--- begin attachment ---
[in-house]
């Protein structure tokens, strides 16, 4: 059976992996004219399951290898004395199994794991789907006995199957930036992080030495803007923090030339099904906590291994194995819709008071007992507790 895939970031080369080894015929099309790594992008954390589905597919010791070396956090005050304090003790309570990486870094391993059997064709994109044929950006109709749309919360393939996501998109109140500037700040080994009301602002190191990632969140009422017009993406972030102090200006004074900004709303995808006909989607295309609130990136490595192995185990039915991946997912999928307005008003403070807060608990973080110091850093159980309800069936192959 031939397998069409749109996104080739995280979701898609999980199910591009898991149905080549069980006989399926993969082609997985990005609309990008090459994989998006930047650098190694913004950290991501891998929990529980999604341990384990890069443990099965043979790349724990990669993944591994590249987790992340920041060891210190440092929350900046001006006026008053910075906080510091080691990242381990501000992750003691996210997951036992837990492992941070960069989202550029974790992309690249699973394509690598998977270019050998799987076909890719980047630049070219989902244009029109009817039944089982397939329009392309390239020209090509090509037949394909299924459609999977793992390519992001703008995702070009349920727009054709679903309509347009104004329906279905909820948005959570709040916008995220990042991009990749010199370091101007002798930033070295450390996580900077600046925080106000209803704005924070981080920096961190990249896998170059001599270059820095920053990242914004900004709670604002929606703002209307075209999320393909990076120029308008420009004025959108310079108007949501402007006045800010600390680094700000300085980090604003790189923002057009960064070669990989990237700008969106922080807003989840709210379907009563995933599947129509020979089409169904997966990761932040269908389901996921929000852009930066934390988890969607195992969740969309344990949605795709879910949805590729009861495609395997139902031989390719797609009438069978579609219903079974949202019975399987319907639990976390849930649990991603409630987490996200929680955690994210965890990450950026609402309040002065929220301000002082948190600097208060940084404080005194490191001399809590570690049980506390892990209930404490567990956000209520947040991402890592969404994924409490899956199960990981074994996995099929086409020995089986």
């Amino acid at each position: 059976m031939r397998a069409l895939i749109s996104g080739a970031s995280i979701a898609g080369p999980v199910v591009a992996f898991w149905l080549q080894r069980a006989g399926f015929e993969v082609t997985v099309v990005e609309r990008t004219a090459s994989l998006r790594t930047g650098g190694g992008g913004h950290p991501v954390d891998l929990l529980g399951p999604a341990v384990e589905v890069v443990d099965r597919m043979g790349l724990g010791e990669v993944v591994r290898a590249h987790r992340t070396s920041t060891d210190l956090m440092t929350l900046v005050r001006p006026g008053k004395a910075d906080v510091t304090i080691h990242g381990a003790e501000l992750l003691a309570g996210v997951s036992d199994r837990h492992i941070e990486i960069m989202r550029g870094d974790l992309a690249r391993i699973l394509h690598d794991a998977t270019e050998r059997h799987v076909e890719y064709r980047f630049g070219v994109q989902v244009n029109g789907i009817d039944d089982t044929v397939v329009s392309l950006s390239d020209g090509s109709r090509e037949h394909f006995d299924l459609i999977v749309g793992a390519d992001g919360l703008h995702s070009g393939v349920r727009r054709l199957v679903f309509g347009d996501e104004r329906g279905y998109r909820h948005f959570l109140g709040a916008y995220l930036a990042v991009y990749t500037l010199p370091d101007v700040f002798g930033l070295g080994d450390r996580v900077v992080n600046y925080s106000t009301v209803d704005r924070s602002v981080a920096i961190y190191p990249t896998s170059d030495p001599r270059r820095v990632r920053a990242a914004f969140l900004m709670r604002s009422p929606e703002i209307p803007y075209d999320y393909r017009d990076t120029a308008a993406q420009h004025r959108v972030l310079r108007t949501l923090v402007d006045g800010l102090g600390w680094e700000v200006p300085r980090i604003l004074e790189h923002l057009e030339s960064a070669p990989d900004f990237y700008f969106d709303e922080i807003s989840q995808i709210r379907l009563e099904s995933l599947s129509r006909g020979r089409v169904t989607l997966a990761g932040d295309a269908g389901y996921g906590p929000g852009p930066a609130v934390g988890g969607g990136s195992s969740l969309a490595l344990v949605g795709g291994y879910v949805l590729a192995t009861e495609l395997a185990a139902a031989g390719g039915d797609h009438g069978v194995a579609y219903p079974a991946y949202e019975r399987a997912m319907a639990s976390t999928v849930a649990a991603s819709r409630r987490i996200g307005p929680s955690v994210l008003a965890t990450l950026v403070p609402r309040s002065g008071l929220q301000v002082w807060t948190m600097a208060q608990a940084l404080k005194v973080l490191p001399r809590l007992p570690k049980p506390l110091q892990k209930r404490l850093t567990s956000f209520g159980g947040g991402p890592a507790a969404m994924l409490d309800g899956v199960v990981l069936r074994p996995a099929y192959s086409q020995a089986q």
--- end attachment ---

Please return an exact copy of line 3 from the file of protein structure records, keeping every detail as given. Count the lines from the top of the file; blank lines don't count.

């Amino acid at each position: 059976m031939r397998a069409l895939i749109s996104g080739a970031s995280i979701a898609g080369p999980v199910v591009a992996f898991w149905l080549q080894r069980a006989g399926f015929e993969v082609t997985v099309v990005e609309r990008t004219a090459s994989l998006r790594t930047g650098g190694g992008g913004h950290p991501v954390d891998l929990l529980g399951p999604a341990v384990e589905v890069v443990d099965r597919m043979g790349l724990g010791e990669v993944v591994r290898a590249h987790r992340t070396s920041t060891d210190l956090m440092t929350l900046v005050r001006p006026g008053k004395a910075d906080v510091t304090i080691h990242g381990a003790e501000l992750l003691a309570g996210v997951s036992d199994r837990h492992i941070e990486i960069m989202r550029g870094d974790l992309a690249r391993i699973l394509h690598d794991a998977t270019e050998r059997h799987v076909e890719y064709r980047f630049g070219v994109q989902v244009n029109g789907i009817d039944d089982t044929v397939v329009s392309l950006s390239d020209g090509s109709r090509e037949h394909f006995d299924l459609i999977v749309g793992a390519d992001g919360l703008h995702s070009g393939v349920r727009r054709l199957v679903f309509g347009d996501e104004r329906g279905y998109r909820h948005f959570l109140g709040a916008y995220l930036a990042v991009y990749t500037l010199p370091d101007v700040f002798g930033l070295g080994d450390r996580v900077v992080n600046y925080s106000t009301v209803d704005r924070s602002v981080a920096i961190y190191p990249t896998s170059d030495p001599r270059r820095v990632r920053a990242a914004f969140l900004m709670r604002s009422p929606e703002i209307p803007y075209d999320y393909r017009d990076t120029a308008a993406q420009h004025r959108v972030l310079r108007t949501l923090v402007d006045g800010l102090g600390w680094e700000v200006p300085r980090i604003l004074e790189h923002l057009e030339s960064a070669p990989d900004f990237y700008f969106d709303e922080i807003s989840q995808i709210r379907l009563e099904s995933l599947s129509r006909g020979r089409v169904t989607l997966a990761g932040d295309a269908g389901y996921g906590p929000g852009p930066a609130v934390g988890g969607g990136s195992s969740l969309a490595l344990v949605g795709g291994y879910v949805l590729a192995t009861e495609l395997a185990a139902a031989g390719g039915d797609h009438g069978v194995a579609y219903p079974a991946y949202e019975r399987a997912m319907a639990s976390t999928v849930a649990a991603s819709r409630r987490i996200g307005p929680s955690v994210l008003a965890t990450l950026v403070p609402r309040s002065g008071l929220q301000v002082w807060t948190m600097a208060q608990a940084l404080k005194v973080l490191p001399r809590l007992p570690k049980p506390l110091q892990k209930r404490l850093t567990s956000f209520g159980g947040g991402p890592a507790a969404m994924l409490d309800g899956v199960v990981l069936r074994p996995a099929y192959s086409q020995a089986q």